But this is very problematic; if prayer showed a huge effect, a naturalistic explanation would be very improbable? Compared with what? If water was turned to wine, would a natural explanation be very unlikely? Compared to what? Even if one did accept a supernatural explanation as reasonable (again, how??), why would one then 'presume the Christian God'? If one is accepting a magical effect, then one is allowing for *anything* to be possible, in principle, so there could be any number of magical explanations, regardless of the Christian God.

Last Thursdayism is often cited as an example of something that science cannot pronounce on, and that's true. But the reason it's true is because methodological naturalism would be invalidated, since evidence would be meaningless. But what would that mean? Simply that we would have *no way* of determining the nature of reality, and this would apply to theists as much as atheists. We would all simply have literally no reason to believe anything.

So I think if someone is claiming that the supernatural exists, in the way that it is commonly claimed to work -that is, a separate realm that can interface with the natural and allows for the breaking of the accepted laws of nature - that, to me, is simply self-refuting, because it disallows the possibility of establishing any reason to believe. I mean, if you believe that, you will believe anything can happen, so you have no reason to prefer *any* explanation to any other. One's beliefs are therefore arbitrary.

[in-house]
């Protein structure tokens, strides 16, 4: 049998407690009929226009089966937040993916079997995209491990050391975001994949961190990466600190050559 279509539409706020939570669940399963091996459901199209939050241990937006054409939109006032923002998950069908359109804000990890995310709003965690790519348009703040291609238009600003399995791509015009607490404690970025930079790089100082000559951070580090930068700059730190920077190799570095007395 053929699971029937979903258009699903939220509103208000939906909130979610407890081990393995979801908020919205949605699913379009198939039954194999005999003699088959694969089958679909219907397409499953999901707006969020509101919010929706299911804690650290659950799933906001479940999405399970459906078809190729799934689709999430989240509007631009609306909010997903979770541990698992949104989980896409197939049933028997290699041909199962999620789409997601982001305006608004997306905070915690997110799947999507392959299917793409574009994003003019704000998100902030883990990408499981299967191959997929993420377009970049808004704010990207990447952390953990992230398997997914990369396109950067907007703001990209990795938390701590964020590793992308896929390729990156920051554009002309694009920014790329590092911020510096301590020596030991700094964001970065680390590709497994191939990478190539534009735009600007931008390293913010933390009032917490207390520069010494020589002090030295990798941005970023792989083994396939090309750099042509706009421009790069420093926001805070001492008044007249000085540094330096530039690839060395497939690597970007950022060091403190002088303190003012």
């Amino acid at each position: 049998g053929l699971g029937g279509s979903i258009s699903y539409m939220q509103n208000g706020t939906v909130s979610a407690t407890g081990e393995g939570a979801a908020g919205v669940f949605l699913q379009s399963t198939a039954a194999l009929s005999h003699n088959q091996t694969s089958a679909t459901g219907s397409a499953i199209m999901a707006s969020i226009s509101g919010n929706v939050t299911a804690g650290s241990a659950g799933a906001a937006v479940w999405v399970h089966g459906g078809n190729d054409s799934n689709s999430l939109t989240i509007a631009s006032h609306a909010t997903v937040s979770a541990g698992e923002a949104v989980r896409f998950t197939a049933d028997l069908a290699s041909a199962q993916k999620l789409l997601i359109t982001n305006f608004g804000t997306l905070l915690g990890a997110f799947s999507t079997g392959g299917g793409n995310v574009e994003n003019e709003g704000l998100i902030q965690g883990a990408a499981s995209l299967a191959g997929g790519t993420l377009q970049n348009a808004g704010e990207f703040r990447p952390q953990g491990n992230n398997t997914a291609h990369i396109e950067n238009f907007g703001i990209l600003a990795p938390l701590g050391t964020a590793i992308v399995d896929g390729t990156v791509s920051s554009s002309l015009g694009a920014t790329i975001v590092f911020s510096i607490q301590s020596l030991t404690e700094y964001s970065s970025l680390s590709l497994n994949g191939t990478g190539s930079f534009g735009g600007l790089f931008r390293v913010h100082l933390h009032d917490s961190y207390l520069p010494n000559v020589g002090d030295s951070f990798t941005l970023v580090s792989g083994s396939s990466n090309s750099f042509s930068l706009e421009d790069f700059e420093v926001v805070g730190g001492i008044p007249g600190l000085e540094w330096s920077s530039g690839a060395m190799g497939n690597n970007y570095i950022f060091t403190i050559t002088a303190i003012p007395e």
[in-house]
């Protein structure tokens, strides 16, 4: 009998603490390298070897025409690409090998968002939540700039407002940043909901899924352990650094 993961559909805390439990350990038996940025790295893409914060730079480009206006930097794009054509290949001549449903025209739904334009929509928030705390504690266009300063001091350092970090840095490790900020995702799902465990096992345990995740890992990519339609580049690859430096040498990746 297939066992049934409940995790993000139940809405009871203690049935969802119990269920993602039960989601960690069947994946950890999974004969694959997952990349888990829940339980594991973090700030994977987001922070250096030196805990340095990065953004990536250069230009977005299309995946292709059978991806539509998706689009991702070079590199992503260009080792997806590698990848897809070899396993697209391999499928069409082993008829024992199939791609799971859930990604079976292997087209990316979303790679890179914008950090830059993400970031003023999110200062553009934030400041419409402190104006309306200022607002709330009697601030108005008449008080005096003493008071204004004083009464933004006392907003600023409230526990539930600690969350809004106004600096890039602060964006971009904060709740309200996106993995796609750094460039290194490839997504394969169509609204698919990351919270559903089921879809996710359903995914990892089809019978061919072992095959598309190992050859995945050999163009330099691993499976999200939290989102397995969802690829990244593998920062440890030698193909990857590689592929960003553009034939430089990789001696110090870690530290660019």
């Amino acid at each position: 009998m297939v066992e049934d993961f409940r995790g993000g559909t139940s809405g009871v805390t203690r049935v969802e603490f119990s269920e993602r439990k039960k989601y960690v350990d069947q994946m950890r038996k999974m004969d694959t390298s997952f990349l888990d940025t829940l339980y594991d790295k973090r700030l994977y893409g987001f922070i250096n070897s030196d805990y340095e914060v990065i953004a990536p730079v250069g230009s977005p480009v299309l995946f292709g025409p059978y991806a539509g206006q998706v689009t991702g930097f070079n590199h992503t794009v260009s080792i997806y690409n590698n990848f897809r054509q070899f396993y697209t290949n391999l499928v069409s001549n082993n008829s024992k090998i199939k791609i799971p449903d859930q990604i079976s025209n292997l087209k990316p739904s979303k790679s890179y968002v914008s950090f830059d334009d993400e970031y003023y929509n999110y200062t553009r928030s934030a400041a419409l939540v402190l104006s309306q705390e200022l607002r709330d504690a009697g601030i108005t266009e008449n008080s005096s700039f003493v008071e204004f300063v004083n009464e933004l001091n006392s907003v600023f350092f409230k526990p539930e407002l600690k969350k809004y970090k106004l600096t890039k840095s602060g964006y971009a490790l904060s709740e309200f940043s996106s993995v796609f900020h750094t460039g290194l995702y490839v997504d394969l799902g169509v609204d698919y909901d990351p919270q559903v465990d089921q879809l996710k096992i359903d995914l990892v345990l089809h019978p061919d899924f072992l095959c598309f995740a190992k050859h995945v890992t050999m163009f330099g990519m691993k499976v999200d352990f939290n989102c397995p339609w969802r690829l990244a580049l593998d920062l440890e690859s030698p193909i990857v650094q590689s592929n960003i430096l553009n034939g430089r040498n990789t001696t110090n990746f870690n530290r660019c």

However, going back to my dislike of naturalism as an ontology; I really don't see why one has to commit to a particular ontology just because you accept that evidence is required to believe something - quite the opposite, in fact. One's ontology is necessarily a moveable feast because of that. So, for example, I think it's possible to imagine a reality which includes gods within it, and allows for their interaction with us. And of course that's partly what theists believe in. And we can test for *that*. So far the tests show there aren't any of these much vaunted gods interacting with us.

I don't see these ideas as a contradiction; just two different scenarios for what actually exists. I see Coyne's second statement as saying something along the lines of:

1) A scientist will use evidence to determine what *is*.
2) If a scientist posits the supernatural, he is disallowing that evidence can be used to determine what *is*.
3) So, he would have no reason to believe.


1) A scientist will use evidence to determine what *is*.